Wednesday, June 29, 2011


 Some malware cut down both of our computers earlier in the week, requiring us to use an old and slow laptop and a notebook to put out the daily issues.  We are waiting for the Geeks to get through with the first pc and then for the second.  Waiting is killing us.  It sort of thwarts everything we have planned on doing.

 The same is happening in US trade policy.

 Finally, Congressional supporters of advancing US trade in general are waiting for the Senate Finance Committee to finally schedule a “mock” markup of the three long-pending free trade agreements with Colombia, South Korea and Panama.  They also are waiting to set a markup probably tomorrow afternoon on the lapsed US Generalized System of Preferences Program and the Andean Trade Preferences Program. 

The committee also is expected to take up extension of the politically controversial 2009 additional trade adjustment assistance program for Americans who have lost their jobs directly related to trade.

 The pending free trade agreements have been pending for upwards of five years.

 Trade supporters also are waiting for the Obama Administration to finish its over-a-year review of a model Bilateral Investment Treaty.  That program is instrumental to providing assurances for companies – both American and foreign – that their investments will not be taken away or curtailed, which officials freely agree is true.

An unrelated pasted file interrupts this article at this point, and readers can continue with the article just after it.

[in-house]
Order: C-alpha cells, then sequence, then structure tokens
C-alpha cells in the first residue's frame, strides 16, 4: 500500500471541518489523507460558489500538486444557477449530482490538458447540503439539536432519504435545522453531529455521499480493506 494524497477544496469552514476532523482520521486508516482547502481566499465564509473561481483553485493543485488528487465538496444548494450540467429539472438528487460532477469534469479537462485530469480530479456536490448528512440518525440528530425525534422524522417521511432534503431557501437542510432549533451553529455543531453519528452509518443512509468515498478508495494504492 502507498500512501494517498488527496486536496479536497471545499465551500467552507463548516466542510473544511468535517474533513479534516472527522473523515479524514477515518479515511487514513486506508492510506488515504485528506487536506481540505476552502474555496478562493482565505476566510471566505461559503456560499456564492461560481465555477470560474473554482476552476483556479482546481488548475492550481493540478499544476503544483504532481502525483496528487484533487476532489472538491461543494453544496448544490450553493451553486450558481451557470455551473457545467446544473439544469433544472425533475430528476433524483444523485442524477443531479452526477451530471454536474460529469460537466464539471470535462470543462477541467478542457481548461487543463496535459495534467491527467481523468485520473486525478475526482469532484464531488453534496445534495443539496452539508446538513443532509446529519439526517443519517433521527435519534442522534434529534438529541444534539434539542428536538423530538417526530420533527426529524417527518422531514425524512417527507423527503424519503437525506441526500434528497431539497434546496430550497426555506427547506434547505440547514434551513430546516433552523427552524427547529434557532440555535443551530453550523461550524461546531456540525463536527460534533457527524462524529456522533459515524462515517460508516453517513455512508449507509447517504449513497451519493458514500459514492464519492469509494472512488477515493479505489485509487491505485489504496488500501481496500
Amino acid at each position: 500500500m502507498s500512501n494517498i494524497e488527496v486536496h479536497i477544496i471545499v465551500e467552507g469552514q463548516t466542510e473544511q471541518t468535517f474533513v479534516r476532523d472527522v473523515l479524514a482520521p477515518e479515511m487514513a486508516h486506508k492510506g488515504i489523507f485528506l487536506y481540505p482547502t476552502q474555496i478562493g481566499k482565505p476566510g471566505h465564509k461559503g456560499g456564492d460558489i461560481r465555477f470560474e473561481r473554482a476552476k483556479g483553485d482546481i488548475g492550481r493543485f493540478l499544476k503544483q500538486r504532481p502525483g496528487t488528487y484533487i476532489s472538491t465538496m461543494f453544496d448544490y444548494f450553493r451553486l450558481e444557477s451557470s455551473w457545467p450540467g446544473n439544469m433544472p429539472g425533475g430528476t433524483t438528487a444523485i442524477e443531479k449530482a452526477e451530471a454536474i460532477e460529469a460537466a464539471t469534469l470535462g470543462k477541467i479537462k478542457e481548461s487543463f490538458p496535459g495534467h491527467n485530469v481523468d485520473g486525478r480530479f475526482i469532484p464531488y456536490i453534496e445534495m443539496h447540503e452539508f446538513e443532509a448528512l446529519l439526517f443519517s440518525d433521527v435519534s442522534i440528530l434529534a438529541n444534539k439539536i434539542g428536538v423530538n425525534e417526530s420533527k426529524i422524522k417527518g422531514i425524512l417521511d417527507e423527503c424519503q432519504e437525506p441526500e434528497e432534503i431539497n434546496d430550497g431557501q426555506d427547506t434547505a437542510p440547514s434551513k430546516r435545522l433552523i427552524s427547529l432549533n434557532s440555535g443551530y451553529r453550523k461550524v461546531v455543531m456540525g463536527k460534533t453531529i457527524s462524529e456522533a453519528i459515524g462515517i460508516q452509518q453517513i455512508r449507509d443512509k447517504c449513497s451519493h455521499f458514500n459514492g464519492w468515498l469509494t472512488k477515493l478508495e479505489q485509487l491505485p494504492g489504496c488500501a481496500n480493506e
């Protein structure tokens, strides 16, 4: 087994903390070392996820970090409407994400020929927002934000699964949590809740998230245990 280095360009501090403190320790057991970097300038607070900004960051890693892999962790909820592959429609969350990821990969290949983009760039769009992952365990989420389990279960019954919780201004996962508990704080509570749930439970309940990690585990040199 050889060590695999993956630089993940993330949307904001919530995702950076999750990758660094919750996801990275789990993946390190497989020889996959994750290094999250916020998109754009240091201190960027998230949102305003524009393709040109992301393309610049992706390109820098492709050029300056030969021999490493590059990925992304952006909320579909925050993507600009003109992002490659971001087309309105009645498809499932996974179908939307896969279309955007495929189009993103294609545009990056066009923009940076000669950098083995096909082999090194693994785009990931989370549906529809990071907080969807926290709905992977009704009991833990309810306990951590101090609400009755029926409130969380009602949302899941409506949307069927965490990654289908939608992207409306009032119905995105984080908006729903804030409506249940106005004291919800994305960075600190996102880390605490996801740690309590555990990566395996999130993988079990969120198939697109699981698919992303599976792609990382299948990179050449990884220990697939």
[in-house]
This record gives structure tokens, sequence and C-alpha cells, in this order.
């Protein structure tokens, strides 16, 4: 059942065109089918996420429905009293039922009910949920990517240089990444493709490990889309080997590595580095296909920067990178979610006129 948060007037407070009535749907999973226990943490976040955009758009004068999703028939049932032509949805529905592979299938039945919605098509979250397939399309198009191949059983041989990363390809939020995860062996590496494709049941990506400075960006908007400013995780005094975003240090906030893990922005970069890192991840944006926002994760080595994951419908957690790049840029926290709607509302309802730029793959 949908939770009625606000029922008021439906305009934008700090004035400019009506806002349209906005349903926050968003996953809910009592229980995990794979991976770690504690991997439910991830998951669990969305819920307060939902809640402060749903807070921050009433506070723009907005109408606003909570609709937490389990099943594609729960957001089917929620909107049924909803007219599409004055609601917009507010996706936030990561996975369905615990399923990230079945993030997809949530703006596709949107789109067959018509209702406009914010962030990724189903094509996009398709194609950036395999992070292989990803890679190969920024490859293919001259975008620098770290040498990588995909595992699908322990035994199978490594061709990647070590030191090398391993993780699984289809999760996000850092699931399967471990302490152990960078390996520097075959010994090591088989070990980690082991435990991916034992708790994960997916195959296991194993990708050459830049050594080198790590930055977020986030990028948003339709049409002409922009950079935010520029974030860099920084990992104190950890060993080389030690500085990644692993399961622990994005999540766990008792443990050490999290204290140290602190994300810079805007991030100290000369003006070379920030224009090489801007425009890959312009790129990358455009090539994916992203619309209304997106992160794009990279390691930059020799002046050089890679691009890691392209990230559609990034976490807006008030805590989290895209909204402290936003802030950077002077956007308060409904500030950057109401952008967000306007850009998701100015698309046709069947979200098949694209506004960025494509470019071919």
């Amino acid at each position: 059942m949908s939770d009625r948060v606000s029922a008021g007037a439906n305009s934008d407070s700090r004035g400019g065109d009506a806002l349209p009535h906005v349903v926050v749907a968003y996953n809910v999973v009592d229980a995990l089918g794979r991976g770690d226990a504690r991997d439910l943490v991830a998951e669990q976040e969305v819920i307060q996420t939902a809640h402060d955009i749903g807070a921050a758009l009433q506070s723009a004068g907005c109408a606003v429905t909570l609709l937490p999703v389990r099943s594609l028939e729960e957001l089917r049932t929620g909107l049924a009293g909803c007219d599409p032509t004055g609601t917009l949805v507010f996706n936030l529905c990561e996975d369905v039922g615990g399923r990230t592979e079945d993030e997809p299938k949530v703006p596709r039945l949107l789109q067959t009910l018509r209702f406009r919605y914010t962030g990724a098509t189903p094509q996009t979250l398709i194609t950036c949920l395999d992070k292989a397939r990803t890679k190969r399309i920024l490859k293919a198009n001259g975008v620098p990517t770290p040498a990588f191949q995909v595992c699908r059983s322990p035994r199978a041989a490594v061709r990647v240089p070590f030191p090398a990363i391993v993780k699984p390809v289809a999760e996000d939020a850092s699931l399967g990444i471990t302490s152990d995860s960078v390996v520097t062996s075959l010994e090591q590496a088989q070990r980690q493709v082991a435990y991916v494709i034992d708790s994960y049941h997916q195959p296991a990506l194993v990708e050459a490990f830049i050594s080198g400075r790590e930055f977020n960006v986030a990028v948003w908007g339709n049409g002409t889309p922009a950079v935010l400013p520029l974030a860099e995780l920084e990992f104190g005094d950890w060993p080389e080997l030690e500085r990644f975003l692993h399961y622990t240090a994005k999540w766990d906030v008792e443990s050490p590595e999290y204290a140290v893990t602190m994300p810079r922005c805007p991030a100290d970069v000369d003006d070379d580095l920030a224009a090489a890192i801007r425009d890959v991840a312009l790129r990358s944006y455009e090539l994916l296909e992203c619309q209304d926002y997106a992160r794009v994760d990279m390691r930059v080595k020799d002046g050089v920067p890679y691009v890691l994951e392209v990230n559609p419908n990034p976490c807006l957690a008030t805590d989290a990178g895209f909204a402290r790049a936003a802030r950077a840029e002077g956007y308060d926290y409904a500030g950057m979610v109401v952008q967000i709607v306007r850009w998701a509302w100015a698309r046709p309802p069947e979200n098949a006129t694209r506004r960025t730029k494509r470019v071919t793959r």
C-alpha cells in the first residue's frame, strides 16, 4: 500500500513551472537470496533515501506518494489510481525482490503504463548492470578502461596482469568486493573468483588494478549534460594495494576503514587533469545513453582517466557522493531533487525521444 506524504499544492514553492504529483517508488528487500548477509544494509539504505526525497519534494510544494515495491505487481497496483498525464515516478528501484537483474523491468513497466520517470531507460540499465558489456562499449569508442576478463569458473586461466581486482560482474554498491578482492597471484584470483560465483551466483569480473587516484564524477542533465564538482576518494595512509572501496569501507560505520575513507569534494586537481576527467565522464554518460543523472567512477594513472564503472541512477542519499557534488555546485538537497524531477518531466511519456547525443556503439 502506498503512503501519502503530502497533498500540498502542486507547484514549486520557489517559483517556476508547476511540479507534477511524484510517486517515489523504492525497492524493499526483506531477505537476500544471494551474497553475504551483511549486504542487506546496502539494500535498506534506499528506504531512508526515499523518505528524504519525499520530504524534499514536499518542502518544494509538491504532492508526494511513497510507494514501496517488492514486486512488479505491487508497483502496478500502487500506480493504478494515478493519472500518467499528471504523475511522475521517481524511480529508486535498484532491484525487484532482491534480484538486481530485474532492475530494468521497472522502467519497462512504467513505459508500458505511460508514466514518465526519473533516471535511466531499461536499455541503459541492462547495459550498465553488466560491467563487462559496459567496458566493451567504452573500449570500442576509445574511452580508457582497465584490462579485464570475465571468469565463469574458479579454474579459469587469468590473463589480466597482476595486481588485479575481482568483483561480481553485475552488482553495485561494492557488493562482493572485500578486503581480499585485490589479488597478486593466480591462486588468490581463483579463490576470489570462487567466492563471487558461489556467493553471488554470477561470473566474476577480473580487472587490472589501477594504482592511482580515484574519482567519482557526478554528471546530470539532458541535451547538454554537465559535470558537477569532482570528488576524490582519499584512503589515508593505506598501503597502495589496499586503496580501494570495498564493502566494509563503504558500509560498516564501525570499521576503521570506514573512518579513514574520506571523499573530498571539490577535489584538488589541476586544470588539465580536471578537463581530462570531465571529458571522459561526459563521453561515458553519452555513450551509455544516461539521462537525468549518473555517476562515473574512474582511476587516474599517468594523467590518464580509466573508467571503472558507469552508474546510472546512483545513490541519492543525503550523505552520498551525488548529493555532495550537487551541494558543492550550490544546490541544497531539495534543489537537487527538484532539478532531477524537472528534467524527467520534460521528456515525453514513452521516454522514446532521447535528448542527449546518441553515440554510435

Like with us, the waiting dampens enthusiasm for future initiatives – including the Administration’s highly-touted TransPacific Partnership negotiations – and erodes support for trade, rather than builds it.

 WTD, along with many of our subscribers, are getting impatient.  Understandably, some of our readers are asking why they are paying for a daily newsletter only to read the same story every day – why nothing is happening.  And they are cancelling for the first time in 20 years of publication.

 Its killing to have to wait and not exactly know what for.

 Jim Berger

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